Techniques of Persuasion

Techniques of Persuasion

Introduction – The Study of the Black Arts.

Persuasion is the development of attractive elusive intellectual charm. -Henry Lagman

I started my search for the Techniques of Persuasion, in 2006, in a quest for skills of persuasion.  I discovered these dangerous truths and techniques.  It has led me to finally understand the admonition of the old lawyers I met when I first started practicing. They said to persuade, ” You have to get into the jury box.” This instruction however came without any insight into how this was to be done.
These skills are a combination of the skills of the Ancient Greeks and modern developments. The Greek’s skills may have been imperfect in explaining the natural world as they understood it, as logic is imperfect in explaining the human condition.  Logic can not explain emotion. That portion of us which makes us human. I have been led to the resurrection of these skills through the study of the art of narrative. In the process I have discovered how through the combined exercise of these skills and logic, persuasion occurs.
This quest is did not lead me to abandon application of logic, but to complement it for persuasive effect. But in another sense, I have become anti-theoretical. Einstein, once said, “Everything which can be measured is not important, and everything which is important cannot be measured.” These skills have led me to understand the importance things which cannot be measured.   My experience with them, in the courtroom, literally through trial and error, leads me to acknowledge their power.

It is my observation that lawyers and others who would be persuaders, do not know how to persuade. Their arguments often fall flat, in that they have no emotional overflow or belief. Application of these truths will allow the persuader the ability to imbue the listener , the true “Actor” of the argument to “own” the argument as their own. And while not abandoning logic, the goal of my inquiry is, as the ancient sophist would say “make the weaker argument stronger.”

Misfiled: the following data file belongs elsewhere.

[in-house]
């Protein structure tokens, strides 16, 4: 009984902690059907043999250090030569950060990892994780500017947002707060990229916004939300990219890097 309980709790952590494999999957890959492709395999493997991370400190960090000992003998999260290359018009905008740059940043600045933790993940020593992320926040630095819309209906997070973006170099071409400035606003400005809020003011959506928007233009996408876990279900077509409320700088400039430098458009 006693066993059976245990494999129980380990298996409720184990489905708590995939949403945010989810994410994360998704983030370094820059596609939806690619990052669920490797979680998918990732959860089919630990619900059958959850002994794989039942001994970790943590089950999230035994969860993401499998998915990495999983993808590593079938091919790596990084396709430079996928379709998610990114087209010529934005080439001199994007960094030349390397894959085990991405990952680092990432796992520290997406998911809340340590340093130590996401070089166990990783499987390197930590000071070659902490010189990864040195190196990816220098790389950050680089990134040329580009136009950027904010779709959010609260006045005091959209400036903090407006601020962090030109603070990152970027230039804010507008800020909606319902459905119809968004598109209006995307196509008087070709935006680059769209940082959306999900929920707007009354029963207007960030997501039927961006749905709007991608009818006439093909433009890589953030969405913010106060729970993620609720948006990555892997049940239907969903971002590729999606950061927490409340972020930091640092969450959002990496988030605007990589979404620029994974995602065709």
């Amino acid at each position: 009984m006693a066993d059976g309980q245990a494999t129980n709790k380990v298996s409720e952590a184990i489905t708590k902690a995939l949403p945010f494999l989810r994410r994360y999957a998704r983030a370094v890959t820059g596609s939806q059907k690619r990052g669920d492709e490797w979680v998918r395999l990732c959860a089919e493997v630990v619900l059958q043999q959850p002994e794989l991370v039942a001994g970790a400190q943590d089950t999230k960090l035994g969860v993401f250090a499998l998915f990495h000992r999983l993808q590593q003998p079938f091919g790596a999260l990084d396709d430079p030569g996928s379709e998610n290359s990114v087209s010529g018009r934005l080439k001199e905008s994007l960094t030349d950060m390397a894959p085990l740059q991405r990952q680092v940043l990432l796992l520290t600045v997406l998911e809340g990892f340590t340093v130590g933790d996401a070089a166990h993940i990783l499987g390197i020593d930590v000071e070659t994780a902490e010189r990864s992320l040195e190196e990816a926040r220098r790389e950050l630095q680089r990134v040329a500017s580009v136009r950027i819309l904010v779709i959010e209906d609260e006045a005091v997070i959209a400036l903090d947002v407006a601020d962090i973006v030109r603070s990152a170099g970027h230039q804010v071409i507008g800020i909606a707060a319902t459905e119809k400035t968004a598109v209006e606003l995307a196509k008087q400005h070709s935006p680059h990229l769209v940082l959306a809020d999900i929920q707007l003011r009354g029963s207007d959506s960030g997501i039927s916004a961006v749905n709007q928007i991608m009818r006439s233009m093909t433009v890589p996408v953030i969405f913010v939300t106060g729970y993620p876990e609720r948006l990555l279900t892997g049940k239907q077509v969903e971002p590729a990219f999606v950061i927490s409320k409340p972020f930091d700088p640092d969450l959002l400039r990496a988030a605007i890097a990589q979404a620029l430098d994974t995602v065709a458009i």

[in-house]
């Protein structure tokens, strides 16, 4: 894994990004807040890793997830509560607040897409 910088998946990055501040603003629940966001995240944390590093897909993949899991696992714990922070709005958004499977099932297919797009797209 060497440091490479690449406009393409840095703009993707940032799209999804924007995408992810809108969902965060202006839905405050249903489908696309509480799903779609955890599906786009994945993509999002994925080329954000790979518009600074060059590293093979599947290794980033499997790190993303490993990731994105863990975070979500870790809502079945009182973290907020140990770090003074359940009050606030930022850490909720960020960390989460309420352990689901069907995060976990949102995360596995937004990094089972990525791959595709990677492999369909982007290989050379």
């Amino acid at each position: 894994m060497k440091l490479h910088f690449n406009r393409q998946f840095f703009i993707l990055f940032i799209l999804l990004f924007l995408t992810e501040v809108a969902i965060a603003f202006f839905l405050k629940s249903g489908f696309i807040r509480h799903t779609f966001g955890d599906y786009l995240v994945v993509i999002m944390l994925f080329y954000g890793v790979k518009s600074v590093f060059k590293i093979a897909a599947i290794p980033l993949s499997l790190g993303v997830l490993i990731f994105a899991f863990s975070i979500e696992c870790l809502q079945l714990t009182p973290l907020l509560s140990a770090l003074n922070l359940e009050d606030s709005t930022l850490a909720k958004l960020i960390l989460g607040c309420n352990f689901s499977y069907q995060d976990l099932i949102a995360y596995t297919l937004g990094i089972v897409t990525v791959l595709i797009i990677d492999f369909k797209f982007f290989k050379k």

Storytelling, or more precisely narration,  is not the art of fabrication. Storytelling can be coarse and is an abasement of these skills. Narration rather than storytelling is dynamic and the soul of persuasion. It is every bit as valuable as a good deductive logical argument. This approach to persuasion is of inestimable value, as the human animal is undeniably both logical and emotional. It is an the pursuit of equity in the courtroom arts, which I seek, not the trump of one over the other. These skills are even more  effective outside the courtroom.  To limit them just to that environment is to do them and yourself a disservice.

The truths related herein are dangerous, because they may be misused by the unscrupulous. In that vein they are the root of seduction. For that reason, it bears that narrator and listener the need to understand them. In the right hands, these truths, may be used to achieve the ends of justice, rendered in the context of moderation and understanding. What is imparted herein calls for responsibility both from the narrator and the listener. It is my hope that it will strengthen the fabric of our democracy and redefine “the courtroom arts”, giving through narration those without a voice, “their experience to others.” Those which favor logic in argument, have nothing to fear, for if logic is to prevail in the light of these truths, it will be the more powerful of the two. The danger exists that pure logic causes a polarization of points of view.  Indecision, grid lock or paralysis can be the result.

Mastering this approach, will bestow upon the student great responsibility for it’s misuse. Understanding it, will allow the logical individual to recognize it’s merits and at other times offer a defense, based on either logic or persuasion.

In the post modern age, computers are the height of logical reasoning, but have not achieved true artificial intelligence. The ability to reason ambiguity is presently beyond their grasp. The art of narration or “storytelling” in the courtroom is the development of the skill to resolve the ambiguity of the human experience by providing context. Moreover, those listeners subject to these truths, must recognize them for what they are. They are not “black magic”, (though they can be perceived as such) but they are a tool for dialogue and understanding of the complex human condition. They maybe used for purposes of deceit, mistrust, and discord, but ignoring or failing to understand them for that reason does not does not abolish them.

In the final analysis, it may be these very truths which separate us from the machines and give us insight into our very souls.